Sports News Without Access, Favor, Or Discretion

Again? Seriously?

Photo: Bruce Bennett (Getty)

I’m tired. Of officials blowing big, important calls in the playoffs, mostly, but also of having to write blogs about them that try to say something more intelligent than well, it’s bad to get these calls wrong in such big moments, but also being an NHL official is a difficult job and even the best are going to screw up sometime and there’s no conspiracy at work here, but also there have been an awful lot of these in crucial moments this spring so maybe we should add another official, perhaps suspended above the ice in a harness and shuttled around like a skycam? So maybe for this one I’ll take you “inside the game” and make the explicit the formula with which these blogs can now be written almost by reflex.

Like how this is the graf where I run down the previous bad and blown calls in the postseason to illustrate just how many there’ve been and how crucial they were, but also I’ll assume most readers remember them so I’ll just link to them rather than describing them, and also internal linking is good for traffic. The phantom major on Cody Eakin that set up a wild Sharks comeback in the first round; the offside on Gabriel Landeskog in round 2 that was more a failing of the rulebook and the challenge system; Timo Meier’s handpass.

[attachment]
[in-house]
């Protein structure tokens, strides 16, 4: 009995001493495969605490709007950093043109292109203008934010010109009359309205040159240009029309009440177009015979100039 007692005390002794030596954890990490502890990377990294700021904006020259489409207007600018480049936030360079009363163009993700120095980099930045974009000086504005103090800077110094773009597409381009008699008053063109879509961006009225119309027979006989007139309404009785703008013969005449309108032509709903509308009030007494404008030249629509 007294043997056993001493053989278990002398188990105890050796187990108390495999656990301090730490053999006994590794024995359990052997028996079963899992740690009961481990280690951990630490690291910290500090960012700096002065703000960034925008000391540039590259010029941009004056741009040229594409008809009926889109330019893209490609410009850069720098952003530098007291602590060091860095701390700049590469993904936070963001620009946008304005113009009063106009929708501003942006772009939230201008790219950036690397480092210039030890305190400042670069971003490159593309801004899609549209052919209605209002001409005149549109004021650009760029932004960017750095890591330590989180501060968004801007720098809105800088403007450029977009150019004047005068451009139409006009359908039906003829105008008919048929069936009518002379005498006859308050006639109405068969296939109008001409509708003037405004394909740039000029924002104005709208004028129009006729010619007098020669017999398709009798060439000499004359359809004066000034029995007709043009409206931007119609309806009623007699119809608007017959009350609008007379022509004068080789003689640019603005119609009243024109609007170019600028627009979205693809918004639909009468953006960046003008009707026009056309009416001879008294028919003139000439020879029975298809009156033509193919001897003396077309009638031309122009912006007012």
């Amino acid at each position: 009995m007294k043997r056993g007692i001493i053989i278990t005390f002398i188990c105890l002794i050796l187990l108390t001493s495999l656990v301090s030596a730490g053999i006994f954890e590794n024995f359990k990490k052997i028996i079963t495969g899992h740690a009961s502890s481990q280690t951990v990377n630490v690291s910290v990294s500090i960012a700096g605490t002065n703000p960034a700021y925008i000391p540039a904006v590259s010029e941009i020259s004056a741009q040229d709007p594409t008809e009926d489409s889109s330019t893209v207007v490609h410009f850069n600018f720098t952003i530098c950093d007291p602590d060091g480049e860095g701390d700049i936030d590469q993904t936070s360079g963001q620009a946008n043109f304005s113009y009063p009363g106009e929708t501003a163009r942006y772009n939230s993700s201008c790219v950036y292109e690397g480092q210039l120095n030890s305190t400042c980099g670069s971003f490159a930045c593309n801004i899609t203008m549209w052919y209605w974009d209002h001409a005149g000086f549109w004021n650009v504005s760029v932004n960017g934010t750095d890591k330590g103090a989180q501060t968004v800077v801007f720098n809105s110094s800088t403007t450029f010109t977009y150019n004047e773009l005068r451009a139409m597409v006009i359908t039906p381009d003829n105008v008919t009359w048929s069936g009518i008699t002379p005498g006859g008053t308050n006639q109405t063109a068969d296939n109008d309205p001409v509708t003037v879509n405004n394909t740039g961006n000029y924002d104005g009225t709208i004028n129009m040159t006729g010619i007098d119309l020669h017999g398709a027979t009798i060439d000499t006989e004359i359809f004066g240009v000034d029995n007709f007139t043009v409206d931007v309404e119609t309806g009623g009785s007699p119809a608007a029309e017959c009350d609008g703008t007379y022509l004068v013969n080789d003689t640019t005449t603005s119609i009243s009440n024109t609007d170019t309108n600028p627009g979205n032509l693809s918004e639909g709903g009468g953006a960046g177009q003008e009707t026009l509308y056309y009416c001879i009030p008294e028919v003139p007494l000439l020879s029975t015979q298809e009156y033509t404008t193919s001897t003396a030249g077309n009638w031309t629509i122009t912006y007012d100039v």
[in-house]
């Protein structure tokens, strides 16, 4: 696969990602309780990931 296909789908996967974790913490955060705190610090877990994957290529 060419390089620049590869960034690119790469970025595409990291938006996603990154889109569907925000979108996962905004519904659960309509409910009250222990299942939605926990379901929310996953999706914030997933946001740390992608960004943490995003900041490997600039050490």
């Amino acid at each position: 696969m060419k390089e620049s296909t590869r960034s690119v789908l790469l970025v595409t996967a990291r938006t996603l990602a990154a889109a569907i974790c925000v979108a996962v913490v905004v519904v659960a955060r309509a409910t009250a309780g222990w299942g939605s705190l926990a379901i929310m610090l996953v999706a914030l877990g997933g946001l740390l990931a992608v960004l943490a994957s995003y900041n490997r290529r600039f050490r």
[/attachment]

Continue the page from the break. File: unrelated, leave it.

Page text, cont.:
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Now let’s do some foreshadowing of Thursday’s Game 5 by recalling how, after Game 3, St. Louis coach Craig Berube used his press conference to work the refs, complaining how many calls they had been making on his team. It wasn’t that any of the individual calls had been bad or unfair, really, which Berube knew very well. The Blues are by far the more physical team in this series, playing “heavy hockey” that relies on a strong forecheck and making life miserable for Boston’s skaters. It was just gamesmanship intended to get officials to maybe think a little harder about reaching for their whistles. To Berube’s comments, Bruins coach Bruce Cassidy cracked what he definitely thought at the time was a joke:

“We’re ready for a physical game and we’re not going to concern ourselves with the officials. Until they stink and they go against us, right?,” Cassidy joked after morning skate.

Which brings us to (after much noodling around; perhaps too much for those readers who just want to know who won the damn hockey game and have already clicked away) Game 5, which, as you guessed (because of all the context and foreshadowing I helpfully provided above this! You’re welcome.) may have swung on an egregious no-call that went against the Bruins. In the third period with the Blues nursing a 1-0 lead, Tyler Bozak slew-footed Noel Acciari right in front of a pair of officials. No call, and seconds later, David Perron scored. St. Louis would hang on to win 2-1 and take the 3-2 series lead.

Do I have a screengrab from the NBC broadcast that highlights how badly this one was missed? You better believe it. The ref is right there, and even more tellingly, you can see Bozak raising his arm to protest ... something. He sure looks like a guilty man, complaining to the ref about a penalty that he expected to be called on him but never was. Even the more charitable interpretation, that he was prepared to complain about a dive from Acciari, doesn’t really do him too many favors once you learn that Acciari hit his head on the ice and was removed from the game to go through the concussion protocol, generally not outcomes of a dive.